Written and directed by as well as starring Nate Parker, this new drama may not be completely historically accurate but it is an emotional powerhouse and an important American film. It is the story of Nat Turner, a slave and preacher who led a rebellion in 1831 that sparked the flames that eventually led to the Civil War and the emancipation proclamation.
Mr. Parker has clearly put his heart and soul into this project but he may have been better served by a different director. His acting is excellent but starring in your own film is always tricky and in this case, Mr. Parker has a hard time turning the camera away from himself, as his subject matter. The film co-stars Armie Hammer, Aja Naomi King, Jackie Earl Haley, Penelope Ann Miller, and Gabrielle Union. While Mr. Turner is of course, the focus of the film, other characters are sacrificed with little development or after thought. The film would have also benefited from additional editing and a variety of pace. It's a deliberately slow paced film which I interpret as a metaphor for the building anger and rage inside Mr. Turner.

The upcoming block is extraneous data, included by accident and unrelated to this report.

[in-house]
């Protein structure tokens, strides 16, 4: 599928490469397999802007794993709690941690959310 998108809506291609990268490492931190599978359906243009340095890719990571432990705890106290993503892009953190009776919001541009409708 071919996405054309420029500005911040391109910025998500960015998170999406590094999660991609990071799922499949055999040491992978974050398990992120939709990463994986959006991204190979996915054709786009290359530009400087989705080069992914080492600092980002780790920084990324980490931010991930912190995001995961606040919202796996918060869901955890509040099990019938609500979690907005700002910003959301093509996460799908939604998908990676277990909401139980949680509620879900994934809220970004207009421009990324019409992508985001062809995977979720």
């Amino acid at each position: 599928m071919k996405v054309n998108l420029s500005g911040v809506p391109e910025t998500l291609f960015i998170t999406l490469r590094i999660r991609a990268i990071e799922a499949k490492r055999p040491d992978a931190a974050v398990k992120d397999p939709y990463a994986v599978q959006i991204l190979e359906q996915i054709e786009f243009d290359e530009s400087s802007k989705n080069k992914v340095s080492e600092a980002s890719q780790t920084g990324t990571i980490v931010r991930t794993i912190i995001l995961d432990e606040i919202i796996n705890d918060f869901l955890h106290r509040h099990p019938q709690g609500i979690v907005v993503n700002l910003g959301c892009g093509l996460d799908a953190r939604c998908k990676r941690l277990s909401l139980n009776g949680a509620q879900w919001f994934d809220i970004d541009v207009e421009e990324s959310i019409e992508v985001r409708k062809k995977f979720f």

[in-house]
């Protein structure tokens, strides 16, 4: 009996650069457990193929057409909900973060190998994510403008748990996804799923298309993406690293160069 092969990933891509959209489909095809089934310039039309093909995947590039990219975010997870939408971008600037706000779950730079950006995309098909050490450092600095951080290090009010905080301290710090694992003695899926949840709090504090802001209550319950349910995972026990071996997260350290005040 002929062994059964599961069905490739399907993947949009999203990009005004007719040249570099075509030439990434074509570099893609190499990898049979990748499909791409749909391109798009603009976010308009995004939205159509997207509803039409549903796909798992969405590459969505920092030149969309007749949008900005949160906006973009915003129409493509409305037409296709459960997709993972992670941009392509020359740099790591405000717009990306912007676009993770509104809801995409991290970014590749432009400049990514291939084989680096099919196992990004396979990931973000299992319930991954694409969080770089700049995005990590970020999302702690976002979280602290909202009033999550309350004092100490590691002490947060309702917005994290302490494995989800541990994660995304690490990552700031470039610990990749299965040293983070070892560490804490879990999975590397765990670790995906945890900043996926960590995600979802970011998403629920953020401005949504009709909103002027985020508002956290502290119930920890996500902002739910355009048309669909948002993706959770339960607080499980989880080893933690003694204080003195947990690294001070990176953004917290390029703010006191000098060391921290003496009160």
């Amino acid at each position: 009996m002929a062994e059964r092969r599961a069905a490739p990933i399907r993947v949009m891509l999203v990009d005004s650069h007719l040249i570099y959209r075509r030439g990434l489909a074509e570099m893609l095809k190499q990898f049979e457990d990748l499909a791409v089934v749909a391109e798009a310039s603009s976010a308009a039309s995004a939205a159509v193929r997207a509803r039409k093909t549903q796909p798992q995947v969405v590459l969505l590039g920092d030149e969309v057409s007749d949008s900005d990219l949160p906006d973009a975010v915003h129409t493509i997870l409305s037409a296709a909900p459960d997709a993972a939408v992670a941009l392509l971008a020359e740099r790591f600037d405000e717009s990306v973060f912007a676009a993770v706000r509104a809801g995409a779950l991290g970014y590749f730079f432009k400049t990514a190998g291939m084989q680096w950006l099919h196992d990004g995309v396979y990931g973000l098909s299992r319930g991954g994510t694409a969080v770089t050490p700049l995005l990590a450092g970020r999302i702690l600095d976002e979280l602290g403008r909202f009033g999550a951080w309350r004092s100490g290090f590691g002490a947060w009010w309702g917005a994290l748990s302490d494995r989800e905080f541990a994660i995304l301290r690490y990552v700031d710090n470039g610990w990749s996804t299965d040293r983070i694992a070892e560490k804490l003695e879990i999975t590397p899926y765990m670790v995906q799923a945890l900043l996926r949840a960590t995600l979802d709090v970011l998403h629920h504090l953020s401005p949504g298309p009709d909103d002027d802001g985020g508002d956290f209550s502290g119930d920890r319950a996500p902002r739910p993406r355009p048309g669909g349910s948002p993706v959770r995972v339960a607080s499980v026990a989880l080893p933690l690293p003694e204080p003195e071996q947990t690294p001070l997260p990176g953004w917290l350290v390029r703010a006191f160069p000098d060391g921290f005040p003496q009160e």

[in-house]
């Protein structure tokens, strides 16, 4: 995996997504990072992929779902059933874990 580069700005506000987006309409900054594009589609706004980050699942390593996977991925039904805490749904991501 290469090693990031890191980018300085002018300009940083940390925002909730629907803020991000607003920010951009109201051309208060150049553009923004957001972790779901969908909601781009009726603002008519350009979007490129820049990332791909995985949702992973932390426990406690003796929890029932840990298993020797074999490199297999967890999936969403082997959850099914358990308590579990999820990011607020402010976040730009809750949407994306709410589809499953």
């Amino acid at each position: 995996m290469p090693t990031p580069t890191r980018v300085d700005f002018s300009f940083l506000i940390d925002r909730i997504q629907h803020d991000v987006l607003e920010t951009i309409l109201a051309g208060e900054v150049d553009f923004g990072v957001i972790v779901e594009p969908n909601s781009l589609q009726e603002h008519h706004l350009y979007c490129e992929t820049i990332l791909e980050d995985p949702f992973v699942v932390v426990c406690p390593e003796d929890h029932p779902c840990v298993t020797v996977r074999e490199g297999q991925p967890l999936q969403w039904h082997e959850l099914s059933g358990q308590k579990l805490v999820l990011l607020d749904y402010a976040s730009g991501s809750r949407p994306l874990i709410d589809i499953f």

The film positions Nat Turner as a hero and while his intentions to fight injustice (as well as a spiritual calling from God, if you believe Mr. Parker) are righteous, the result caused the deaths of not only the fifty seven or so slaves that joined him in rebellion but over 200 innocent black people killed by mobs and the militia during the rebellion. The violence in the film is horrific, brutal and I'm sure accurate in the way many slaves were treated. There has been controversy over certain scenes that may not have actually happened and others that definitely didn't happen, but Mr. Parker has "based" his film on history, never claiming to be making a historical documentary. His script canonizes Nat Turner and justifies violence against violence.
Taken as a whole, the film unflinchingly focuses on an important period in American history that deserves to be seen, discussed and certainly further researched.